Book TV FEATURES
· Learn about the Jewish response to the removal and incarceration of Japanese Americans during WWII from author and Willamette University Professor, Ellen Eisenberg. In “The First to Cry Down Injustice?” Eisenberg explores the range of responses from Jews living in the Pacific Northwest – from complete silence to funding propaganda campaigns supporting mass removal.
· Hear about the only slavery case ever adjudicated in Oregon courts from R. Gregory Nokes, author of “Breaking Chains: Slavery on Trial in the Oregon Territory.” Missouri slaves Robin and Polly Holmes and their children were brought to Oregon in 1844 by Nathaniel Ford, an influential settler and legislator. They were promised their freedom in exchange for help Ford develop his Willamette Valley farm. Robin and Polly were freed in 1850 however, Ford refused to free their children. Robin Holmes took Nathaniel Ford to court and won the case in 1853.
· Tour the Ben Maxwell Collection at the Salem Public Library. Ben Maxwell was a journalist and historian who began writing stories for the Capitol Journal newspaper in 1939. While out looking for history stories to write, Maxwell brought a camera with him to help illustrate his stories. After his passing in 1967, over 5000 of his photographs were donated to the Salem Public Library. Learn about how the library obtained the collection and its importance in preserving Salem history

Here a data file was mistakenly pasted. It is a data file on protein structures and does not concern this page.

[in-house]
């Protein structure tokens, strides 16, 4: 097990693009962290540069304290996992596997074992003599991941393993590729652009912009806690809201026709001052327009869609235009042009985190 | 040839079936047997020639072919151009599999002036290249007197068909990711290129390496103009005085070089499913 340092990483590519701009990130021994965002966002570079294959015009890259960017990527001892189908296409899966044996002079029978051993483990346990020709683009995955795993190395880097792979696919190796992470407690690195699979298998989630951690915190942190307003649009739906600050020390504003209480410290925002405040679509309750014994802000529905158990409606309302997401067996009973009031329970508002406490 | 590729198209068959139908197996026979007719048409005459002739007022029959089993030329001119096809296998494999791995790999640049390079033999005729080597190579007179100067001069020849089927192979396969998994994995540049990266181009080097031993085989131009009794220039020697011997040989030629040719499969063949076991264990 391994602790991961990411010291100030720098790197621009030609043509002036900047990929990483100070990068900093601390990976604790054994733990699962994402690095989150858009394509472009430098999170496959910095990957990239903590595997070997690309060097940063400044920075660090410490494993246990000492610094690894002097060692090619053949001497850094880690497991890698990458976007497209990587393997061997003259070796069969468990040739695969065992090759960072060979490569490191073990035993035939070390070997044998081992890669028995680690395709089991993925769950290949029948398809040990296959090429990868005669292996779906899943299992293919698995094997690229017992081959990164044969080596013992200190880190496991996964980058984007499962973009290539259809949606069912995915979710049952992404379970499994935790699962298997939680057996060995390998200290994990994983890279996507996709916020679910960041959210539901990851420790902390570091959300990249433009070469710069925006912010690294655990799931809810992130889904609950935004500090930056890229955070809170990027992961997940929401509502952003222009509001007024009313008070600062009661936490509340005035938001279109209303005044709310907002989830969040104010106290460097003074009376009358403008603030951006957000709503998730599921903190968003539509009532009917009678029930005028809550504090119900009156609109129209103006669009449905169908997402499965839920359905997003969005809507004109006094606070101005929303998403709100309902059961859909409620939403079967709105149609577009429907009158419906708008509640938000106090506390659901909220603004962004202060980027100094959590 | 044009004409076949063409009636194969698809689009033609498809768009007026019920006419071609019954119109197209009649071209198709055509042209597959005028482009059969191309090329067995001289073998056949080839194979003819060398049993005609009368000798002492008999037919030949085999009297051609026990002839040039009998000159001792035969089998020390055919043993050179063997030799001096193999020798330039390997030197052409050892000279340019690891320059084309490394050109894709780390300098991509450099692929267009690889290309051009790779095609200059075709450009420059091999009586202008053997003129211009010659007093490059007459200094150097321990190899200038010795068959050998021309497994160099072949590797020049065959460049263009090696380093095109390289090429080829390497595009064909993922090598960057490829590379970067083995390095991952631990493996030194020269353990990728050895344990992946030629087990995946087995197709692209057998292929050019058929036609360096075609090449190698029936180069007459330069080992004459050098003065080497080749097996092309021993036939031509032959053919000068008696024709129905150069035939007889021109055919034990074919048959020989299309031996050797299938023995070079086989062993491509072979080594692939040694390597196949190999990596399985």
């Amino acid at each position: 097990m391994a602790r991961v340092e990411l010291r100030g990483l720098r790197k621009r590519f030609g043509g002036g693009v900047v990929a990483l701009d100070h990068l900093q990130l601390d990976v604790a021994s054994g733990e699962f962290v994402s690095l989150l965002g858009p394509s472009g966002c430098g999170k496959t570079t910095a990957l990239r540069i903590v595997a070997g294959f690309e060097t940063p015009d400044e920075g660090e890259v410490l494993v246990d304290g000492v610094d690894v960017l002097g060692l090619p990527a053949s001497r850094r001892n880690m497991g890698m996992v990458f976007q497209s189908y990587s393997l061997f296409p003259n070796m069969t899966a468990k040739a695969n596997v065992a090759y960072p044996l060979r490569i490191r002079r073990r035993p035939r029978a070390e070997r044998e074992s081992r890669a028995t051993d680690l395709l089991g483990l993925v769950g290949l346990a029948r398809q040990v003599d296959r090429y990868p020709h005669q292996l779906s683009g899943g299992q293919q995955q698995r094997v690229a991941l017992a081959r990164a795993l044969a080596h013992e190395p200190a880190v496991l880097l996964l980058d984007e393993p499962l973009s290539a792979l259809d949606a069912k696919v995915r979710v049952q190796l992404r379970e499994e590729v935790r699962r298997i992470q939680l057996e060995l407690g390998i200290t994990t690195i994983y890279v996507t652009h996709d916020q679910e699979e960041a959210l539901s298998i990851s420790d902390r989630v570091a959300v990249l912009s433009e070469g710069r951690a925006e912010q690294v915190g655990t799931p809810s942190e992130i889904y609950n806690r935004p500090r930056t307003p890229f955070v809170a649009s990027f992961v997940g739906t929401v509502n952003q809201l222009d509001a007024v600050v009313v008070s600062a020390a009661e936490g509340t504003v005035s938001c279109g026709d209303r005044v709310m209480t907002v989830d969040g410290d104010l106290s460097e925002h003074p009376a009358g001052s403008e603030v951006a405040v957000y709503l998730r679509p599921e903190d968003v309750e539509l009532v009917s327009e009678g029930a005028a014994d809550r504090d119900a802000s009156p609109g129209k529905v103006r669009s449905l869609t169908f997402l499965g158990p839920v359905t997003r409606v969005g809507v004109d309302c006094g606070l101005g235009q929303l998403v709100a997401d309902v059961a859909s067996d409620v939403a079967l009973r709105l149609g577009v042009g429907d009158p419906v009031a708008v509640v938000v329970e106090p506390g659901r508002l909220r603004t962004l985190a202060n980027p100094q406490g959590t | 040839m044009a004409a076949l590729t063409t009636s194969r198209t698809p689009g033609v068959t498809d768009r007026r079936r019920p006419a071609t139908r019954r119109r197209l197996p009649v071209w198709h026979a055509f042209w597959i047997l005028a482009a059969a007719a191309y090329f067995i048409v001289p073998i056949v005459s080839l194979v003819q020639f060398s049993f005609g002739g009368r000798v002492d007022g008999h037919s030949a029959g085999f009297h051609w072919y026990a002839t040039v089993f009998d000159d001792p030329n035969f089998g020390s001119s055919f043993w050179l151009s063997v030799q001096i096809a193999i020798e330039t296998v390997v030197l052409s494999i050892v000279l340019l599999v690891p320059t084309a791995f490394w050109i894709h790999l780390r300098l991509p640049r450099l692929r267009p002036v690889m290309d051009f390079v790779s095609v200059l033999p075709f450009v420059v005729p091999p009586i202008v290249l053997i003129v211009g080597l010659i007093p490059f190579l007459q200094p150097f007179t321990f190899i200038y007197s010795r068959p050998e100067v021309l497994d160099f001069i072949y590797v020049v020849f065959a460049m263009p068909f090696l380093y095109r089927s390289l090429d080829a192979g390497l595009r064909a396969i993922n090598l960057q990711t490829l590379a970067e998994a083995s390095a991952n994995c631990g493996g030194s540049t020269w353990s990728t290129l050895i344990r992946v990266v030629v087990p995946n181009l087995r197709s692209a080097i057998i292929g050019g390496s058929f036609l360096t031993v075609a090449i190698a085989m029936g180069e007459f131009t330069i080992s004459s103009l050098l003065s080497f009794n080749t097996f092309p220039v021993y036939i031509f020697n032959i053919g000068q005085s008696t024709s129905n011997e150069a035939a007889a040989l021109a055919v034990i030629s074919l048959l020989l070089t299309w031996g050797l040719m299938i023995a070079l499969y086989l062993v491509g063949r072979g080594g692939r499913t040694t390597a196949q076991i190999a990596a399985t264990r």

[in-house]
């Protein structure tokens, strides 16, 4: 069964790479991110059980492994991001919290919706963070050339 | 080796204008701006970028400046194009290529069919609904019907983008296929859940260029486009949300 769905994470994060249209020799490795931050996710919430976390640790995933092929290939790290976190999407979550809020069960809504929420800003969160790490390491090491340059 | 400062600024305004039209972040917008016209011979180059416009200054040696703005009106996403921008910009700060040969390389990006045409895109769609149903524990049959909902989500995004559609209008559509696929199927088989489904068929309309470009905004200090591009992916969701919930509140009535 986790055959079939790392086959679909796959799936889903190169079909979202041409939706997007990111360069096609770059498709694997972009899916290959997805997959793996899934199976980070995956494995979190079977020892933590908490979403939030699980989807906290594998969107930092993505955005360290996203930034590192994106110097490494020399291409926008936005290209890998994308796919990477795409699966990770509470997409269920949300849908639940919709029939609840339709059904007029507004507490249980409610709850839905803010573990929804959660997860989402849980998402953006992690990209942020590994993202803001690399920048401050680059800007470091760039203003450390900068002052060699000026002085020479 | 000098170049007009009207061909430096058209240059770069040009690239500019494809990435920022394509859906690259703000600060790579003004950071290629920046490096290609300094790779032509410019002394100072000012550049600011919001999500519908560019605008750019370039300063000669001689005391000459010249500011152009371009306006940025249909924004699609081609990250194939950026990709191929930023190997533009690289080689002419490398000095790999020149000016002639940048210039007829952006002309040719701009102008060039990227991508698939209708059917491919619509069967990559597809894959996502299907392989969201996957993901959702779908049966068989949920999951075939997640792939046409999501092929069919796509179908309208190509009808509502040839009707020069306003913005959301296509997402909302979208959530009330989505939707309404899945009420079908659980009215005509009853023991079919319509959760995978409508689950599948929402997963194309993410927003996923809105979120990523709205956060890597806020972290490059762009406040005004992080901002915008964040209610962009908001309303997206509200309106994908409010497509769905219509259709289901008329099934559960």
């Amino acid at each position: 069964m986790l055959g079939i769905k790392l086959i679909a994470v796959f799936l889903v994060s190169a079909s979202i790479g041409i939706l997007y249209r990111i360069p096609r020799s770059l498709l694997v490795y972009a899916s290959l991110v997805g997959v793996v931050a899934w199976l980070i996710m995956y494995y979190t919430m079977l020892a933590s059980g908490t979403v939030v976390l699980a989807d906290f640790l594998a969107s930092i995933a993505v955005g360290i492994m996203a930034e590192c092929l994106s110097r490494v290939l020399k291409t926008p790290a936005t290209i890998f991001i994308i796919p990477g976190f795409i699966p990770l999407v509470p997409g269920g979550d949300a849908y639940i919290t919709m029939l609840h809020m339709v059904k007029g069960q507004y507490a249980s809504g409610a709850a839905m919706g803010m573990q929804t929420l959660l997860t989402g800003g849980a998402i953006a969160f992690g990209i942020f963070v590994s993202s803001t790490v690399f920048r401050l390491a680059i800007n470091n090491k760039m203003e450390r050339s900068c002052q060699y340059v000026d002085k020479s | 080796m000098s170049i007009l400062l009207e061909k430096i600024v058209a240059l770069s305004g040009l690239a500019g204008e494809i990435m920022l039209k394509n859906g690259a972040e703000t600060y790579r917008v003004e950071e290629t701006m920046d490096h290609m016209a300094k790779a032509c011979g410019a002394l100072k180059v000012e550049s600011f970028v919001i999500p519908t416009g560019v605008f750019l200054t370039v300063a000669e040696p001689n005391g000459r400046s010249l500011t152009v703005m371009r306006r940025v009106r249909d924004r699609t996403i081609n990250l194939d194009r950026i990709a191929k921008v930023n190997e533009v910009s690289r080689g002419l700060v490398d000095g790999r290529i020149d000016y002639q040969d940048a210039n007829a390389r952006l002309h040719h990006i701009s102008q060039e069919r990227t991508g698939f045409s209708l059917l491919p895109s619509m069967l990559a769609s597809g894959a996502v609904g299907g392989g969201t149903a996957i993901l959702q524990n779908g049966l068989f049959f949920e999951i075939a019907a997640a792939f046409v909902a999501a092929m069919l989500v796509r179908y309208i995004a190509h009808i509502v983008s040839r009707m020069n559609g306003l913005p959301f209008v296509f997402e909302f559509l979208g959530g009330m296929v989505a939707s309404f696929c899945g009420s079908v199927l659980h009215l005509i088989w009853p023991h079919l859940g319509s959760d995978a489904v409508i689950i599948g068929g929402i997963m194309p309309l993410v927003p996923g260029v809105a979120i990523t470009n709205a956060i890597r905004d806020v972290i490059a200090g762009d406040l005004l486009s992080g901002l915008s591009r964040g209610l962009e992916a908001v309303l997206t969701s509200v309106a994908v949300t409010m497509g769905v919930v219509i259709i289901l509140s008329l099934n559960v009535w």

· Learn about one of the most contentious constitutional issues from Willamette Law Professor Steven Green author of “The Bible, the School, and the Constitution.” The debate over school prayer and public funding of religious schools peaked just after the Civil War, between 1863 and 1876. During the 19th century, Protestants believed schooling should have a moral if not religious basis, in response to the growing Catholic presence which they felt threatened their culture. Steven Green analyzes the history of “The School Question” and how the debate between church and state is playing out today.
· Hear Ron Miner discuss the life and experiences of his father Howard Miner, a Black Cat during WWII. The Black Cats flew at night in seaplanes that had been painted entirely black. Their missions ranged from patrols to bombing raids to rescues. “Sketches of a Black Cat” is the memoir Ron Minor put together for his father containing his memories of the war as well as the sketches he drew during his tour of duty.
· Learn about the massacre of over 30 Chinese miners in 1887 in “Massacred for Gold: The Chinese in Hells Canyon.” It recounts the events of the massacre from when the bodies were first discovered to the subsequent trial of six men and boys – the youngest being 15 - over a year later. During this time, witnesses admitted to have little interest in convicting anyone for crimes against Chinese immigrants and they were found not guilty by a jury. A cover-up followed and the massacre was soon forgotten over the next 100 years until a Wallowa County clerk found the hidden records in an unused safe. Author R. Gregory Nokes, explores the details of the trial and what is says about the experience of Chinese immigrants living in the Pacific Northwest.